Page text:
Personally, I don't expect MacDonald to be a big point collector (he did have 27 in 60 games last year), not because I don't believe but rather because I think he'll take the tough assignments more and more. The FHS guys project him at just 30 points -- not much of an increase on a full season -- but that comes from a realistic view of his role. Still, if they don't believe he's for real as an above-average NHLer, well: They'll learn.
Just for reference, they're also wary of Frans Nielsen's chances of increasing his point totals at a "breakout" level. That too may be fair based on history, although the Islanders may have enough quality lines to share the defensive burden now. Which would free up FnGO to F'n go.
Busts and Breakdowns: Josh Bailey, Matt Moulson, P.A. Parenteau
The FHS guys have reservations about Moulson and Parenteau as long-term fixtures on the first line. That's a common concern about their future (I mentioned Parenteau's one-year contract in my answers to them), but I don't expect either of the two to be bumped from the top two lines this season. Time will tell.
Meanwhile, they admit it may be harsh but they have Josh Bailey on their "Top 10 Breakdown Candidates" list. Headed in the wrong direction is the main complaint, but of course this season will be a pivotal and telling year.
Superstar in Waiting: John Tavares
"It's only a matter of time" is what they say about Tavares, betraying their excitement after he put up 67 points his sophomore year. Who could argue?
So that's a sampling of what they have to say about various Islanders players. There's plenty more, but I don't want to give away the store for a paid product.
What I will say is Fantasy Hockey Scouts provides info like that on each team, usually in easy at-a-glance format for your fantasy draft.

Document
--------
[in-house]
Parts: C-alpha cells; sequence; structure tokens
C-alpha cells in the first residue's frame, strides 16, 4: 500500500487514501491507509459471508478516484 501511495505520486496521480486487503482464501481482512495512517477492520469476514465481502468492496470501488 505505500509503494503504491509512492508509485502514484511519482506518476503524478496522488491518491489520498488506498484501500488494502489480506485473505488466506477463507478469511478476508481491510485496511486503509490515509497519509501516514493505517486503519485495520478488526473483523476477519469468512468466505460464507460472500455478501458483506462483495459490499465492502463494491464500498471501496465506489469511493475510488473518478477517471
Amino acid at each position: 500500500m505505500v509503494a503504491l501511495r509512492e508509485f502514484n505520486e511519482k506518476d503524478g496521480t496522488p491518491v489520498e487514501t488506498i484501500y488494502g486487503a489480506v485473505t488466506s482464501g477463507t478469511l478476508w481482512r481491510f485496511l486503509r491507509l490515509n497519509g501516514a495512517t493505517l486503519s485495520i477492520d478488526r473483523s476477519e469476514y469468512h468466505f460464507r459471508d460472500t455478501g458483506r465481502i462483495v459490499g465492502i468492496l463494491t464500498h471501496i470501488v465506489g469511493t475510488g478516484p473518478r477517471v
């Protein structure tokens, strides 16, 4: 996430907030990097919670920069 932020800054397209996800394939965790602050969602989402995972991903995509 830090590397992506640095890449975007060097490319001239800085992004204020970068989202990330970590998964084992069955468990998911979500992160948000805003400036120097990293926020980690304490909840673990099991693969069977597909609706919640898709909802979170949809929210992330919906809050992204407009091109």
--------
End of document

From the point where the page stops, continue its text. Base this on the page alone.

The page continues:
The SuperStats database ($5 on its own, or available in an $8 combo with the Fantasy Hockey Guide) provides an immense level of quick-reference detail (age to the month, contract, stats) as it projects each player. Likewise, the 500-deep Fantasy Prospects Database ($5) provides an overwhelming amount of data that would have put my graph-paper-using father in heaven. (Sorry, dad, if you happen to already be in heaven.)
Both of those databases are available in easily manipulated Excel files, so you can take the raw data and run wild -- as my father surely would have for our fantasy table hockey league. (That's a story for another time.)
I don't mean to turn this into an outright plug (oh but by the way, all four of those products are available in a package for $16), but I thought the Islanders content was worth sharing, and I know fantasy is an area we sort of undercover here at Lighthouse Hockey. I'm happy to answer any specific questions, but so are the guys at FHS. So give them a shout if you're already suffering GM angst about your upcoming fantasy decisions.